Of course there will be times where data is requested from a powered down band. The first differentiator for ArcticBlue stems from its ability to power all bands simultaneously. The system does not have to wait to power down a band so another band can be powered up. Another advantage that ArcticBlue has over legacy MAID systems is that it is built on an object foundation. It is driven by a RestFul API which is perfectly capable of sustaining the latency of a power up cycle.

The Multi-Tier Archive

ArcticBlue provides the middle ground for an archive that requires large capacity and retention measured in decades. Organizations with this type of archive need it to be cost-effective while ensuring data integrity. To meet these requirements an archive strategy will need to include three tiers of storage. A front-end NAS tier that delivers reliable performance and high capacity. This tier will hold 1-2 years of data. Spectra Logic’s Verde disk system can be the solution for this tier. The middle tier will hold data for 1 to 7 years and because of the reasons described above, and ArcticBlue fills that requirement. Then tape will be the final tier containing data for seven years to decades, and obviously, Spectra Logic provides a suite of tape libraries that meet that requirement. Ideally if disk and tape are used in the archive there should be the ability to dual copy, meaning that Dat is written to both disk and tape at the same time. This not only provides protection but also pre-populates the tape tier, so when it is time to remove the data from the disk tier it does not need to be copied yet again.

StorageSwiss Take

While much of the hype in the industry is focused on all-flash arrays and production data, the significant challenge is storing the massive amount of secondary data that organizations are creating as well as meeting its unique demands. Spectra Logic has brought to market an impressive array of secondary storage solutions that promise to lower the cost of storing and retaining this data while preserving it and making it easier to access.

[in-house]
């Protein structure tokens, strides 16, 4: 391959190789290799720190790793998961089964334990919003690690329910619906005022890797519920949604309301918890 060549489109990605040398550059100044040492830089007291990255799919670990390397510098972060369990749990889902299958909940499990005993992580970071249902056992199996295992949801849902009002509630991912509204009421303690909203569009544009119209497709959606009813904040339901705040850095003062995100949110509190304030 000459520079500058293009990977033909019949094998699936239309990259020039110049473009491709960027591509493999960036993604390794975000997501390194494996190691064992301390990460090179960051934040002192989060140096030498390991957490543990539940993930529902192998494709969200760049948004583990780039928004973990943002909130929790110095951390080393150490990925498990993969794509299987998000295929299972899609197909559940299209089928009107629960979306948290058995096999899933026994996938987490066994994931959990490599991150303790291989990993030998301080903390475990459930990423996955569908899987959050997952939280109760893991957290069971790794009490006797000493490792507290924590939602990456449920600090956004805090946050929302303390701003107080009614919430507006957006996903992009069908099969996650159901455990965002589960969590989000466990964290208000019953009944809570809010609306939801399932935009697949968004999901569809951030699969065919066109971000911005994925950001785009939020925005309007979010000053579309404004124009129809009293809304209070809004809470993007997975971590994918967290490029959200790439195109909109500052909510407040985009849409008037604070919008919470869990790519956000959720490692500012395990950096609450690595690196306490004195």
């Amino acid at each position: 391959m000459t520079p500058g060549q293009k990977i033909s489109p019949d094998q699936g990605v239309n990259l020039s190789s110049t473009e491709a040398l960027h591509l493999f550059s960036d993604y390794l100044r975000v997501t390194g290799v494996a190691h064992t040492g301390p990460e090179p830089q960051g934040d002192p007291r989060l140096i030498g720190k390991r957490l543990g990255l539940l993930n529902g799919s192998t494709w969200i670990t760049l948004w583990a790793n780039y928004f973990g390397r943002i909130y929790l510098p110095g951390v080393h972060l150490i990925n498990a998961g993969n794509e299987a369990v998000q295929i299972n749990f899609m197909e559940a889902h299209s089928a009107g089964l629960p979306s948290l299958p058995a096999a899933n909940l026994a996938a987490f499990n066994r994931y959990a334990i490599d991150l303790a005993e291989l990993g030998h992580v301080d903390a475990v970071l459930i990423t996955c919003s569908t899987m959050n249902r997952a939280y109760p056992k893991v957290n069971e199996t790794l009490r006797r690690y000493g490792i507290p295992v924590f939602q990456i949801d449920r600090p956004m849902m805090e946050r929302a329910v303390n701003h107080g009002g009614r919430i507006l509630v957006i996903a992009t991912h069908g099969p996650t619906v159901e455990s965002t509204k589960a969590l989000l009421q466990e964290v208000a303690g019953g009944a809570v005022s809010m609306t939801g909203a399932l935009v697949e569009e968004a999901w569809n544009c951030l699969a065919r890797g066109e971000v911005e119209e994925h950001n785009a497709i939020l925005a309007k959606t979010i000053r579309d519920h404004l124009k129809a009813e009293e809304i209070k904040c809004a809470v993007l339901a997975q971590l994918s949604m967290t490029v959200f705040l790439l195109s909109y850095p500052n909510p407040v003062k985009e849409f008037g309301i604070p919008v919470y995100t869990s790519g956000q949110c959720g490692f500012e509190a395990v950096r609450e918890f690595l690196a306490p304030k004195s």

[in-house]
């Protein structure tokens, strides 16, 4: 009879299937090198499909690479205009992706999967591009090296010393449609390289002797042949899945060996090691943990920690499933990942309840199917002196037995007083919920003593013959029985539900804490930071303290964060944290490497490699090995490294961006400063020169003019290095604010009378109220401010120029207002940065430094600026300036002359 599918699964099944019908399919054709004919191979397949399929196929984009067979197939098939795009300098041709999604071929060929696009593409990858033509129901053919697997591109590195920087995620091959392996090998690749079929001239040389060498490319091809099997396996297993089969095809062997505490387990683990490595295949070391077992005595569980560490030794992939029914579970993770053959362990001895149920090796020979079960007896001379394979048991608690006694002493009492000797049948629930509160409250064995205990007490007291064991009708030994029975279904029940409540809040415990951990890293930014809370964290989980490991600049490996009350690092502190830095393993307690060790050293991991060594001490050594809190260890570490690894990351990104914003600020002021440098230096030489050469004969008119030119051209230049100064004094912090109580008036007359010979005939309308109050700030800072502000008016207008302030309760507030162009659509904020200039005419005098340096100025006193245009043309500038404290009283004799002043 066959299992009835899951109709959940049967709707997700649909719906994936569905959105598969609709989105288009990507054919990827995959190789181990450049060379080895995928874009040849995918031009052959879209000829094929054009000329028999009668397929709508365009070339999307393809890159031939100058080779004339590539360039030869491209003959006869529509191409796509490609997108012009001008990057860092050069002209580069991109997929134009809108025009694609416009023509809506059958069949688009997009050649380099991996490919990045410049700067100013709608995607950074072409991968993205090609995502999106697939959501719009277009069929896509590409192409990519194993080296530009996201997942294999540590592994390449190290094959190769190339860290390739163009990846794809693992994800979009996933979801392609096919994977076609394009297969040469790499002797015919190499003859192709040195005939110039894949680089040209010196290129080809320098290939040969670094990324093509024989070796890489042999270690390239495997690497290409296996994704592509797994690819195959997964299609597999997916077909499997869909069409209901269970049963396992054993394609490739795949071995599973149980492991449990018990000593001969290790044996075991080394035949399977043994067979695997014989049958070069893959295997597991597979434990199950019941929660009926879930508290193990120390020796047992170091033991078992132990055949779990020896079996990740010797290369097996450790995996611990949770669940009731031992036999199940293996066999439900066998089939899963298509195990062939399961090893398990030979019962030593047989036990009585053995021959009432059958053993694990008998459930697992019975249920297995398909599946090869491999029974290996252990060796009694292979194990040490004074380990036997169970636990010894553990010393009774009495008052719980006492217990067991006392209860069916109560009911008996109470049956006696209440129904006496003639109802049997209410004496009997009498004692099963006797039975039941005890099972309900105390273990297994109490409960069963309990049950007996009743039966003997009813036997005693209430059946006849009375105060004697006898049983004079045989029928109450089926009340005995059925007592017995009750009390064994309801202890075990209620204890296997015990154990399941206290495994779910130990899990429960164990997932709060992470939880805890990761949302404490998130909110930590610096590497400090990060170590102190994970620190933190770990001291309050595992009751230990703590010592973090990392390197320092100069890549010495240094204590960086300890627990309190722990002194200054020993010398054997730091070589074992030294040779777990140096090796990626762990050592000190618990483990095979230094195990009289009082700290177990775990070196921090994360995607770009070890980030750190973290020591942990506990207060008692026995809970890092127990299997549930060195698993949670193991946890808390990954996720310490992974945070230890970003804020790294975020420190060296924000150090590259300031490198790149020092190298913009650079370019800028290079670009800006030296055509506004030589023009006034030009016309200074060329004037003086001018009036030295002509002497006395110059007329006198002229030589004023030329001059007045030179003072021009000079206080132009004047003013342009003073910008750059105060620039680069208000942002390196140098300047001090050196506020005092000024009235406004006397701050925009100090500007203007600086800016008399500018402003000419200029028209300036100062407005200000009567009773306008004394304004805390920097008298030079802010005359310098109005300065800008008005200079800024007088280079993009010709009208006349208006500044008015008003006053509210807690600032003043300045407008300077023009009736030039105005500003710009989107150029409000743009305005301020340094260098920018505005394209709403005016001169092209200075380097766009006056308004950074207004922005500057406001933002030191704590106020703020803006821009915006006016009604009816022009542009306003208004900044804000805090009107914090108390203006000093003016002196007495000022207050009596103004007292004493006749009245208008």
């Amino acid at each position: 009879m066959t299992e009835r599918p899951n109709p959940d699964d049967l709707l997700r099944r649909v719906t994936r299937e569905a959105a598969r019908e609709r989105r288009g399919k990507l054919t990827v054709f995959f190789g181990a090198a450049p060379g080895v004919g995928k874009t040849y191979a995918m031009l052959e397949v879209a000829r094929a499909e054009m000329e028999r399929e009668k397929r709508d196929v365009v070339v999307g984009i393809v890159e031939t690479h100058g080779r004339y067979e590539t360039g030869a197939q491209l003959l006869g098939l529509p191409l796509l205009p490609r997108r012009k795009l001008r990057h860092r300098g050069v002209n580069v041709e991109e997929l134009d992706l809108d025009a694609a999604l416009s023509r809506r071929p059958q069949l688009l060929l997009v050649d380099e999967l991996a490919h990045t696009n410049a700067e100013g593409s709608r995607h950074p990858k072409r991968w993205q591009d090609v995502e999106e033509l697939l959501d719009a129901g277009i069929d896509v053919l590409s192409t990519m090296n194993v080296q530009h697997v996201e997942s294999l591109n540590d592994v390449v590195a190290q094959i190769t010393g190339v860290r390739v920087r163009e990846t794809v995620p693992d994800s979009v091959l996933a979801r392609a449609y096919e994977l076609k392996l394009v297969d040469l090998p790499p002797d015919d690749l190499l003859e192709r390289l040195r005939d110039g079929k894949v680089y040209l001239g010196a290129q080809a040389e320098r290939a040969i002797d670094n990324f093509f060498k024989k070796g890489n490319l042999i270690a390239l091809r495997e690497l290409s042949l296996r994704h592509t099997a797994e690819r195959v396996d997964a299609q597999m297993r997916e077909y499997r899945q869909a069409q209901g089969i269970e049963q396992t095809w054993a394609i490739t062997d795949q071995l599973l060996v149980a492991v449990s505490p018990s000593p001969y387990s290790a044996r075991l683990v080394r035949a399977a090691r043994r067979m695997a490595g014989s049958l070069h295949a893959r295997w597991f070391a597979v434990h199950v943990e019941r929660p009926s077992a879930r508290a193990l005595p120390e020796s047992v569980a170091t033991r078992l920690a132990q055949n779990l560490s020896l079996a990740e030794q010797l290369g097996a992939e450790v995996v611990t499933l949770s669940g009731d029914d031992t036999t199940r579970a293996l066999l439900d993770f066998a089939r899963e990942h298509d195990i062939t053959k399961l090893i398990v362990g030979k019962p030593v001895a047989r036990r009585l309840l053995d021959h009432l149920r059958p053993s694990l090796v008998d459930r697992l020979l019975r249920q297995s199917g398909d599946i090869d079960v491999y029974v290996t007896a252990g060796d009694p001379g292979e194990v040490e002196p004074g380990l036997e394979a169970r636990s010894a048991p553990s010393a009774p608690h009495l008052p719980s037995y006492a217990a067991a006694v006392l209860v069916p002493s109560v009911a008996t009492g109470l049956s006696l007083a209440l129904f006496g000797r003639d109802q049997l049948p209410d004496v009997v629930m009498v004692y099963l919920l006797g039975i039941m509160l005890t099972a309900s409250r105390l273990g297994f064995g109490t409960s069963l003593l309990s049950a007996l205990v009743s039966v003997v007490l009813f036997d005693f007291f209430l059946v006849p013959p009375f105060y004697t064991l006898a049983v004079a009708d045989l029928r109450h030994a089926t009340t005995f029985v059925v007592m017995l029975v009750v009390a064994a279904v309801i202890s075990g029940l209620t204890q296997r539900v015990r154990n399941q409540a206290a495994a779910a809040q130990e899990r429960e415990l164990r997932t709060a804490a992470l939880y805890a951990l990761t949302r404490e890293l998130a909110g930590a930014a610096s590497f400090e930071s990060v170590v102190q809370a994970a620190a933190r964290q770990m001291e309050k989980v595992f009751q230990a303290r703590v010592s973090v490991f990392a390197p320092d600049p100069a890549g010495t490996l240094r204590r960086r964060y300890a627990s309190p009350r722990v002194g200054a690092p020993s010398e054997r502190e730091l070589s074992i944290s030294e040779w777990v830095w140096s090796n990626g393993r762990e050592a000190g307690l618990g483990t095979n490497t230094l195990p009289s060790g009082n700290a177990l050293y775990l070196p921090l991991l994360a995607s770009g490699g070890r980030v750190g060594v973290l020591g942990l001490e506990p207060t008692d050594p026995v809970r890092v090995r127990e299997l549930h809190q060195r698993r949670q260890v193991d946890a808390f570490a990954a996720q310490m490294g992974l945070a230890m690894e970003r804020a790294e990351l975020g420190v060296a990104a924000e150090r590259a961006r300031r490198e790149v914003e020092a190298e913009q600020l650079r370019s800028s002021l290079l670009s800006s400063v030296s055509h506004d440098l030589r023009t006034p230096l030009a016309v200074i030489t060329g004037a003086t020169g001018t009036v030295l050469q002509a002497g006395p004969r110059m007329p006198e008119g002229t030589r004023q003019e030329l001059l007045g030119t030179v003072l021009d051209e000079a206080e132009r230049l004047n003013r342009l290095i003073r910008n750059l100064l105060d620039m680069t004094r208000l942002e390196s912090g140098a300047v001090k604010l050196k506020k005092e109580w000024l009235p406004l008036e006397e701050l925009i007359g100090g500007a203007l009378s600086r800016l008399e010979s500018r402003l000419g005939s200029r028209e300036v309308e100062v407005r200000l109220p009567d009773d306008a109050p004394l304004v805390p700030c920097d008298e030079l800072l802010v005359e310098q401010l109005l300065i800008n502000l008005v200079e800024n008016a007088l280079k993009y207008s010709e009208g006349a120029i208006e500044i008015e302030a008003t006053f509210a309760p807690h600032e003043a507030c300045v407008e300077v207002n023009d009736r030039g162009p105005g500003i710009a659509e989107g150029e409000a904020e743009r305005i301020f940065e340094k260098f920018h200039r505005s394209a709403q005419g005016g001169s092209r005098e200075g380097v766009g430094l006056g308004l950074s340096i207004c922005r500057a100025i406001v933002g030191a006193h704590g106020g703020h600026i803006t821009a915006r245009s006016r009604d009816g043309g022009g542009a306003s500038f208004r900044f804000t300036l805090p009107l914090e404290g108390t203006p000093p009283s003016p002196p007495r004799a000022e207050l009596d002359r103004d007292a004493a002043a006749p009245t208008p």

Twelve years ago George Crump founded Storage Switzerland with one simple goal; to educate IT professionals about all aspects of data center storage. He is the primary contributor to Storage Switzerland and is a heavily sought after public speaker. With over 25 years of experience designing storage solutions for data centers across the US, he has seen the birth of such technologies as RAID, NAS and SAN, Virtualization, Cloud and Enterprise Flash. Prior to founding Storage Switzerland he was CTO at one of the nation's largest storage integrators where he was in charge of technology testing, integration and product selection.

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Posted in Product Analysis
One comment on “Creating an Object Storage System that Bridges the gap to Tape
  1. Tim Wessels says:

    Well, unless I missed something in the article, there was no mention of the Spectra Logic BlackPearl DS3 system, which sits at the heart of this architecture. Black Pearl DS3 adds some “extensions” to the AWS S3 API for dealing with the operation of tape drives, which would be installed in a Spectra Logic tape library. The tapes themselves are LTFS formatted and become the “last stop” for deep archive data. This architecture would work well with just three tiers…a flash array tier for “hot” or transactional data that is smart enough to migrate data based on policies to an AWS S3-compatible object-based storage tier for “warm” or “cold” data than needs quick retrieval. The AWS S3-compatible object-based storage tier would then use policies to tier data to the the Spectra Logic BlackPearl DS3, which would then prepare the data objects for “deep archive” storage on a Spectra Logic tape library using LTFS formatted tapes.

    Although they claim to effectively utilize SRM HDDs in ArcticBlue, these drives have much higher error rates compared to PMR HDDs. While they are certainly not suitable for I/O intensive access, SMR HDDs strike me as not “trustworthy” HDD storage devices. Powering off scores or hundreds of SMR HDDs may conserve energy, and possibly extend the SMR HDD life, but it would be useful to get some hard data on this. Storiant is doing something similar with their “deep archive” storage servers, and both Spectra and Storiant rely on ZFS.

    On the whole, this is a good architecture. It uses currently available storage technology, along with an AWS S3-compatible to achieve what is probably the lowest total cost of ownership for life cycle data management. And, it can accept upgrades and newer technology as it become available in the market.